Separate text in UI to facilitate i18N (Step 2)
- Only the user interface (web GUI) is internationalized. All these files are located in fossology/ui/.
- Licenses are not translated. Agent messages are not translated. Code comments are not translated.
- Error strings from non-fossology libraries will have to be translated by their own locale settings (or not at all). For example, this includes postgresql error strings, system error strings, etc.
Step 1 - install gettext-library¶
This will define the _() function used to do the string translation.
<?php require_once('i18n.php'); echo _('hello world'); ?>
Then the translatable strings are extracted and stored in a separate file (po-file).
In the po-file, which is setup for each supported language, the translated strings are added.
# this is messages.po in locale/de_DE/LC_MESSAGES msgid "hello world" msgstr "hallo welt"
For performance reasons, this file is converted into a binary form (mo-file), and also stored in the same directory, fossology/ui/locale/de_DE/LC_MESSAGES.
When the php-file is now requested, there is a tiny php-script - which is added by inserting it plainly or
by using 'required_once', to identify the wanted locale-setting.
The lines to be added contain the gettext-specifics
// this is i18n.php [some code to determine locale and encoding] setlocale(LC_MESSAGES, $locale); bindtextdomain($domain, './locale'); bind_textdomain_codeset($domain, $encoding); textdomain($domain);
Step 2 - separate message text from code¶
To make it clear what is being translated, the translated string should be separated from the rest of the statement. The translated text can include printf substitution characters (%s, etc) but should not contain variables, html tags, or anything set at runtime or translated by php, the compiler, or webserver.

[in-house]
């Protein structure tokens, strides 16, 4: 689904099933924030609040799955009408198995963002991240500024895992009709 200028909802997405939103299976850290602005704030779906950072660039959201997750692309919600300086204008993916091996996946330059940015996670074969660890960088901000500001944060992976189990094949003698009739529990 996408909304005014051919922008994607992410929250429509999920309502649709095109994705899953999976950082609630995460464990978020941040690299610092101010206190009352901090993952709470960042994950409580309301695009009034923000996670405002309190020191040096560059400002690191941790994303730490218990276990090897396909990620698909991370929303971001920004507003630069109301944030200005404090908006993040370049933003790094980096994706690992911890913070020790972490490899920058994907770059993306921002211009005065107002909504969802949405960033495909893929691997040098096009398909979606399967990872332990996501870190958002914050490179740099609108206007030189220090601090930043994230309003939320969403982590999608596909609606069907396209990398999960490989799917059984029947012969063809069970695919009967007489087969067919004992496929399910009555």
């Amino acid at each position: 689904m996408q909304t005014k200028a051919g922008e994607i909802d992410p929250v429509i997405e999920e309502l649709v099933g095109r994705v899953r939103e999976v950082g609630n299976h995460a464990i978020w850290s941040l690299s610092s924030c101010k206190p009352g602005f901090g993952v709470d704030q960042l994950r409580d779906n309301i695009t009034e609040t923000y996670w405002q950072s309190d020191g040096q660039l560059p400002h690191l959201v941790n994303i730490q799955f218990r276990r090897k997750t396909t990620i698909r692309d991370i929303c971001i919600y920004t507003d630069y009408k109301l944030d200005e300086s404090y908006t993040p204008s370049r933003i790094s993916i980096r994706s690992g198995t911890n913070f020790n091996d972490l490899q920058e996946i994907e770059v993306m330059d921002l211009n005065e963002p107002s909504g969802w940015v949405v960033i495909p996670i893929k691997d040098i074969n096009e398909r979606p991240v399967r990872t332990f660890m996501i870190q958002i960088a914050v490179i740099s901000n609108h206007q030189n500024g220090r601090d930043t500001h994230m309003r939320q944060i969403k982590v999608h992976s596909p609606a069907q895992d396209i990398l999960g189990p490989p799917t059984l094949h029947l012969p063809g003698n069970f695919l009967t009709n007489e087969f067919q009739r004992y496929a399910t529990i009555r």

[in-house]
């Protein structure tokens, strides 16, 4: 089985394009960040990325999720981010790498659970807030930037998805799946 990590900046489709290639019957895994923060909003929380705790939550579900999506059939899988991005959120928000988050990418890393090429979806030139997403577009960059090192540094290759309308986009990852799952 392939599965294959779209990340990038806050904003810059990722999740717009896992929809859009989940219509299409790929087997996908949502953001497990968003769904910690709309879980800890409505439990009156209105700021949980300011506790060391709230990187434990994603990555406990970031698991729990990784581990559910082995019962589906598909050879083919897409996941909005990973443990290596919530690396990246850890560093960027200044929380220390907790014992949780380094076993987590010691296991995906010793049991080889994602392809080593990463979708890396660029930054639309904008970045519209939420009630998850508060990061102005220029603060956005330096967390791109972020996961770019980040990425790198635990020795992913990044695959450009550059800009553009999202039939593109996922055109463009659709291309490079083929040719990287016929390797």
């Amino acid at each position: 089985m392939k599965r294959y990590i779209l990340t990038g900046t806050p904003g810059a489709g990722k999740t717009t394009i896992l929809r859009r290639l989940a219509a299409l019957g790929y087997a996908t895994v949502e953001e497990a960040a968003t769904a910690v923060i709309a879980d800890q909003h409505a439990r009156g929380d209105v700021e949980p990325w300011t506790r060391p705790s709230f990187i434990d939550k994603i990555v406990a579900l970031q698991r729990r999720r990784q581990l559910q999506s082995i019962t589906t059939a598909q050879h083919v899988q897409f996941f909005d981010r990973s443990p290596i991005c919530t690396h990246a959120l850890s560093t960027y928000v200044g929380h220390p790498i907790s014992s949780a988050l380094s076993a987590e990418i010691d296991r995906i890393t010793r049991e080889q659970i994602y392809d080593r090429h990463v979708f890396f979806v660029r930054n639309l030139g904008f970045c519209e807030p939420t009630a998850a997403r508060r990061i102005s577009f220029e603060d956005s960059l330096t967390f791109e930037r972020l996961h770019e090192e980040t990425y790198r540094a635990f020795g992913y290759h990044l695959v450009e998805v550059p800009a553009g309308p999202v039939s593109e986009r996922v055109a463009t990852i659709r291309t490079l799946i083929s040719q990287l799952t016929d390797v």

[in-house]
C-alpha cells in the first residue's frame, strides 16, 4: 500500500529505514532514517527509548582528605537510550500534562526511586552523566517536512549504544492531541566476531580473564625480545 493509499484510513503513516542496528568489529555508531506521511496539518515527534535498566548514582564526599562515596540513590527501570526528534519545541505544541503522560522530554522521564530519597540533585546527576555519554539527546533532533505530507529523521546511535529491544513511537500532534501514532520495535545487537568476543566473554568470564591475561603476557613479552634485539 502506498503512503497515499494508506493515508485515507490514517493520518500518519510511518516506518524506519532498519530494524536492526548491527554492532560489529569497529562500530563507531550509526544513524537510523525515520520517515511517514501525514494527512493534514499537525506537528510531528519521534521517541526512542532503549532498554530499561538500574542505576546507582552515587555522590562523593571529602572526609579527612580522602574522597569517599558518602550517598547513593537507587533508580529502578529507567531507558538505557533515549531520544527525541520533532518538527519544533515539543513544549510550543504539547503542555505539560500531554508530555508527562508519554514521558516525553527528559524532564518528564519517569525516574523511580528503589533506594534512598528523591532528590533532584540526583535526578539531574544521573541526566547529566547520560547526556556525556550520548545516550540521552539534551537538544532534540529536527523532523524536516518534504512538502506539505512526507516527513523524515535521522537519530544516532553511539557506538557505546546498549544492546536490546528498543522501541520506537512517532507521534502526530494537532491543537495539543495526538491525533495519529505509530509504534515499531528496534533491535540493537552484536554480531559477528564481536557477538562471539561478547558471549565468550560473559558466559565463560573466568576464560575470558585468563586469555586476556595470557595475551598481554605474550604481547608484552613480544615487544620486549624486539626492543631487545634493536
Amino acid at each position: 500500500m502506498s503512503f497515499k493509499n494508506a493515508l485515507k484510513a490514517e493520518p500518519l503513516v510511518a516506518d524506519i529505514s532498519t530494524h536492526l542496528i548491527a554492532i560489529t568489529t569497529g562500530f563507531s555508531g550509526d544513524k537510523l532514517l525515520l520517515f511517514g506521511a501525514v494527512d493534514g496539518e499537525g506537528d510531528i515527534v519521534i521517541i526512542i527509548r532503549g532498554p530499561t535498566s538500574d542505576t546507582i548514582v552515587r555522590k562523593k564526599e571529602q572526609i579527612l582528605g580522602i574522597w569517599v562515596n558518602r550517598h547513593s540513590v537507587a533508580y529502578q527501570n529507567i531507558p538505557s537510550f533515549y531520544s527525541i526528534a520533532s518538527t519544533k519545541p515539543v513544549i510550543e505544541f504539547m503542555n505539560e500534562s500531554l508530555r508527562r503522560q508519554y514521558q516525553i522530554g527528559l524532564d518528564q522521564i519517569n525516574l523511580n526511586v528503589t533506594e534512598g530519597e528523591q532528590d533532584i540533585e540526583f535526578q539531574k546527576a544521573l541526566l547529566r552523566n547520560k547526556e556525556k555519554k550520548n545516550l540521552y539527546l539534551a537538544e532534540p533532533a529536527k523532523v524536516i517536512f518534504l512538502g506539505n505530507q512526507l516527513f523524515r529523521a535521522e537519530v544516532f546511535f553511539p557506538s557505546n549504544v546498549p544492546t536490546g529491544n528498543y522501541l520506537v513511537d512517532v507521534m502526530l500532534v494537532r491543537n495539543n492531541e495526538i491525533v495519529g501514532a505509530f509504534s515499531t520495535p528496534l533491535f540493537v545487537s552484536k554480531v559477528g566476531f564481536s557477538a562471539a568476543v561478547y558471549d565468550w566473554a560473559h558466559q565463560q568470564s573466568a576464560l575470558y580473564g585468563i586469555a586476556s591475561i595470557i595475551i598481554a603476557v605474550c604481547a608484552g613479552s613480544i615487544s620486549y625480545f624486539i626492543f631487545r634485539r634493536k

Separate text for readability.
$V.= displayMessage("Scheduling of re-analysis failed, return code: $rc");
should be written as:
$msg = "Scheduling of re-analysis failed, return code: "; $V.= displayMessage($msg.$rc);
In the final step, this is run through gettext to perform the translation.
$msg = _("Scheduling of re-analysis failed, return code: "); $V.= displayMessage($msg.$rc);
Translate text not tags.
$VH .= "<tr><th width='15%'>Count</th>";
$text = _("Count"); $VH .= "<tr><th width='15%'>$text</th>";
Substitution characters may be in translated string.
printf( "<small>Elapsed time: %.2f seconds</small>", $Time);
Should be written as
$text = _("Elapsed time: %.2f seconds"); printf( "<small>$text</small>", $Time);
- We should provide a 'translators manual' that can be understood by non-technical users. Perhaps we can transfer the translation to an extra sub-project, so that translation can progress independently from major FO-releases? But that should done later, after the concept was firmly established.